Brussels Court of First Instance Holds that Internet Service Providers Should Not Pay Copyright Fees

On 13 March 2015, the Brussels Court of First Instance (Rechtbank van Eerste Aanleg / Tribunal de Première Instance) found that internet service providers ("ISPs") should not pay copyright fees to the Belgian Association for Authors, Composers and Publishers ("SABAM").

The dispute arose from SABAM's 2011 decision to impose copyright fees on Belgian ISPs. SABAM considered that, since ISPs offer access to the Internet, which contains copyrighted materials, ISPs can be considered to "communicate these materials to the public" within the meaning of Article XI.165 of the Code of Economic Law (Wetboek van Economisch Recht / Code de droit économique) (formerly Article 1 of the 1994 Copyright Law), without the consent or remuneration of the authors. The Belgian State, represented by the Federal Public Service ("FPS") Economy, contested this analysis before the Brussels Court of First Instance, following an expedited procedure (zoals in kort geding/comme en référé). Telecommunications operators and ISPs Belgacom, Telenet, Nethys and Brutélé decided to intervene in the procedure in support of the Belgian State.

The Court of First Instance first acknowledged that charging ISPs would be "unquestionably technically easy" for SABAM, which would not have to identify every individual who uploads copyrighted content on the Internet without SABAM's consent and/or without paying a fee. However, the Court stated that copyright fees are only due when there is a "communication to the public" within the meaning of Article XI.165 of the Code of Economic Law.

Turning to this central issue, the Court noted that all parties agreed on the fact that the contested communication is preceded by an "originating communication to the public" within the meaning of Article XI.165. This "originating communication" is made by Internet users or content providers, addressed to the entire Internet community (or part of it, if access to the content is subject to conditions) and subject to copyright.

The Court then considered whether the ISPs' role is limited to the provision of equipment enabling communication, or whether it is broader. If the former applies, there is no communication subject to copyright, since recital 27 of Directive 2001/29/EC makes it clear that the mere provision of physical facilities enabling communication does not amount to communication under copyright law. Under the latter hypothesis, the Court investigated whether the situations of "upstream" and "downstream" Internet traffic mentioned by SABAM could include a second communication, which would follow the "originating communication" and would also be subject to copyright.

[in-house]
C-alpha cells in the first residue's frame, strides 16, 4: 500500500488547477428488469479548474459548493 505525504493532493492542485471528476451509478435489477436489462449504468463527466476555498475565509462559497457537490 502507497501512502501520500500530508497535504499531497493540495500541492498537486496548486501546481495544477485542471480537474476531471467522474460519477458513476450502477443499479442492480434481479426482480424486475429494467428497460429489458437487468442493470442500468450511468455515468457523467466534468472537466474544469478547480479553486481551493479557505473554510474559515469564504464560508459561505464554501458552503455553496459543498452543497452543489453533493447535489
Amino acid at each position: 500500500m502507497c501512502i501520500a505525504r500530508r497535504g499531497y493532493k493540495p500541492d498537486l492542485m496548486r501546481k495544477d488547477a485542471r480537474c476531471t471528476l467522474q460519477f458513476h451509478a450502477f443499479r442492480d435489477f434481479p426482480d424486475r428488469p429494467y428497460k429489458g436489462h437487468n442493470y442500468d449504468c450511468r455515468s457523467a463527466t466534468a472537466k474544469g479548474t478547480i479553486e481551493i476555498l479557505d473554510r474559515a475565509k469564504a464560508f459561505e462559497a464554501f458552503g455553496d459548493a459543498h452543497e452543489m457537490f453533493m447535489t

Upstream Internet traffic allegedly includes communication from Internet users who upload copyrighted materials. The Court found that, in this case, the user's ISP is the only recipient of the communication. Therefore, there is no communication "to the public" within the meaning of Article XI.165.

In a situation of downstream traffic, the alleged communication is made by ISPs to their customers and occurs whenever customers download copyrighted content from the Internet. The Court found that ISPs merely enable the "originating communication", since ISPs' customers are part of the public to whom the "originating communication" is addressed. As a result, there is no other communication than this one.

The Court concluded that ISPs are not components of the communication process but intermediaries indispensable to the functioning of the Internet, which is the medium chosen by the Internet users to communicate. The Court also made clear that the fact that measures can be taken against intermediaries enabling counterfeiting does not imply that intermediaries are subject to copyright.

As a result, the Court concluded that ISPs do not communicate copyrighted content to the public within the meaning of Article XI.165 of the Code of Economic Law and therefore should not pay copyright fees to SABAM. This judgment will likely have a decisive impact on the outcome of the case brought by SABAM against Belgacom, Telenet, Nethys and Brutélé for payment of the copyright fees, which is currently pending before another chamber of the same Court. SABAM can appeal this decision before the Brussels Court of Appeal.